The enactment of the CPA marks a watershed in consumer litigation in the country. The CPA was enacted in 1986 “to provide for better protection of the interest of consumers”. The CPA has created a time bound and parallel dispute redressal mechanism under which disputes raised by consumers are adjudicated. Under the CPA any person who hires or avails of any service for consideration (and includes any beneficiary of such services) qualifies as a consumer under section 2(d) of the Act. In case the services hired or availed of by a consumer suffer from deficiency in any respect, the consumer can initiate proceedings under the CPA for redressal of his grievances. Due to the simple and easy procedures available the Act has become a potent tool in the hands of consumers dissatisfied with services rendered and goods sold. One of the important and developing areas in the field of consumer law is that of medical malpractice.
With the advent of the CPA almost all cases of medical malpractice have been initiated under its provisions. The landmark judgment of the Supreme Court in the case Indian Medical Association vs. V. P. Shantha (1995) 6 SCC 651 brought the medical profession within the ambit of the CPA. The question before the Supreme Court in this case was whether a medical practitioner can be regarded as rendering a service and whether this service falls under Section 2 of the Consumer Protection Act, 1986. The Court held as under:
- That Section 14(1)(d) of the Consumer Protection Act, 1986 indicates that the compensation to be awarded is for loss or injury suffered by the consumer due to the negligence of the opposite party and applies to medical practitioners.
- It upheld the principles dealing with the standard of care required from medical practitioners laid down in Bolam v. Friern Hospital Management Committee  1 W.L.R. 582:
- o The test is the standard of the ordinary skilled man exercising and professing to have that special skill. It is sufficient if he exercises the ordinary skill of an ordinary competent man exercising that particular article.
- Service rendered to a patient by a medical practitioner (except where the doctor renders service free of charge to every patient or under a contract of personal service), by way of consultation, diagnosis and treatment, both medicinal and surgical, would fall within the ambit of ‘service’ as defined in Section 2(1)(o) of the Act.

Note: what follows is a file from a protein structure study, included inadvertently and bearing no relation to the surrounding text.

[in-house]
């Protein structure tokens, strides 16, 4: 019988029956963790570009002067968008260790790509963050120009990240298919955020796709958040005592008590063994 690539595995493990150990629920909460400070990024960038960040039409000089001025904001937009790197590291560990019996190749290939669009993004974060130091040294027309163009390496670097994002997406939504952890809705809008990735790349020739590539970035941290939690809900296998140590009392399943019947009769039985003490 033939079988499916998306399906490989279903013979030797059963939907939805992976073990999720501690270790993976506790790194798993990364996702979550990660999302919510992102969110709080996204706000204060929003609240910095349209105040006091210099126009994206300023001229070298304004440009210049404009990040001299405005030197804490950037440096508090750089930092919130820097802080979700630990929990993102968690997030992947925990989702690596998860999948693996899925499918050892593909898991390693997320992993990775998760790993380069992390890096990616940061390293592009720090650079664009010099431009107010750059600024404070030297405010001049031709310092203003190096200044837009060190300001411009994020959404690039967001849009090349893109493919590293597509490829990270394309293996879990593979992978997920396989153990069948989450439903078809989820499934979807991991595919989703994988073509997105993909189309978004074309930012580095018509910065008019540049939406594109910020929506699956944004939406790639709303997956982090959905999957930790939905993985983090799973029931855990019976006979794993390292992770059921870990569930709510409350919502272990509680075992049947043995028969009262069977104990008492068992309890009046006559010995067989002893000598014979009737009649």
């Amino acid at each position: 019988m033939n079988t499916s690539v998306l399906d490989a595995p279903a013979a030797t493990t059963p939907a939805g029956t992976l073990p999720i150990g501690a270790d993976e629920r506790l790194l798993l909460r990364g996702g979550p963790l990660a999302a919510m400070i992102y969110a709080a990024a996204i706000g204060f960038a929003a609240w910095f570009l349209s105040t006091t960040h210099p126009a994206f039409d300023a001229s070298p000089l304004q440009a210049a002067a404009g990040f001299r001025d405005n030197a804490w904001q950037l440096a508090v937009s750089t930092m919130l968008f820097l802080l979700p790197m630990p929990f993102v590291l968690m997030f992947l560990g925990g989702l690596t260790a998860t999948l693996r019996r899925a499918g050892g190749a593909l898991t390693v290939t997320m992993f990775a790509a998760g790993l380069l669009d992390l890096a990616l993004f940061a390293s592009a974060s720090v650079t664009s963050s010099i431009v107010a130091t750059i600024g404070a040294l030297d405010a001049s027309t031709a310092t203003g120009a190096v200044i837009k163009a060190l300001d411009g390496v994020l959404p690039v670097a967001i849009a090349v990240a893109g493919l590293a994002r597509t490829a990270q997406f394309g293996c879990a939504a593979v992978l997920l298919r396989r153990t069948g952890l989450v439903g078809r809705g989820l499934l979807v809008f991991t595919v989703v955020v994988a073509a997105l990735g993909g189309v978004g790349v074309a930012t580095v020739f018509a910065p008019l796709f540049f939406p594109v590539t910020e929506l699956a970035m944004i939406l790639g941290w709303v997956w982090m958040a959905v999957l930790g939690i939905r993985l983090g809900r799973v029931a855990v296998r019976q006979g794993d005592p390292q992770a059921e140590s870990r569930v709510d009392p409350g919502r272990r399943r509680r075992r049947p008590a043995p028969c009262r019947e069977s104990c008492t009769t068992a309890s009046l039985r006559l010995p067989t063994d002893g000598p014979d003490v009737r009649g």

- The fact that medical practitioners belong to the medical profession and are subject to the disciplinary control of the Medical Council of India and/or State Medical Councils constituted under the provisions of the Indian Medical Council Act would not exclude the services rendered by them from the ambit of the Act.
- A ‘contract of personal service’ has to be distinguished from a ‘contact for personal services’. In the absence of a relationship of master and servant between the patient and medical practitioner, the service rendered by a medical practitioner to the patient cannot be regarded as service rendered under a ‘contract of persona] service’. Such service is service rendered under a ‘contract for personal services’ and is not covered by exclusionary clause of the definition of ‘service’ contained in Section 2(1)(o) of the Act.
- The expression ‘contract of personal service’ in Section 2(1)(o) of the Act cannot be confined to contracts for employment of domestic servants only and the said expression would include the employment of a medical officer for the purpose of rendering medical service to the employer. The service rendered by a medical officer to his employer under the contract of employment would be outside the purview of ‘service’ as defined in Section 2(1)(o) of the Act.
- Service rendered free of charge by a medical practitioner attached to a hospital/Nursing home or a medical officer employed in a hospital/Nursing home where such services are rendered free of charge to everybody, would not be “service” as defined in Section 2(1)(o) of the Act. The payment of a token amount for registration purpose only at the hospital/nursing home would not alter the position.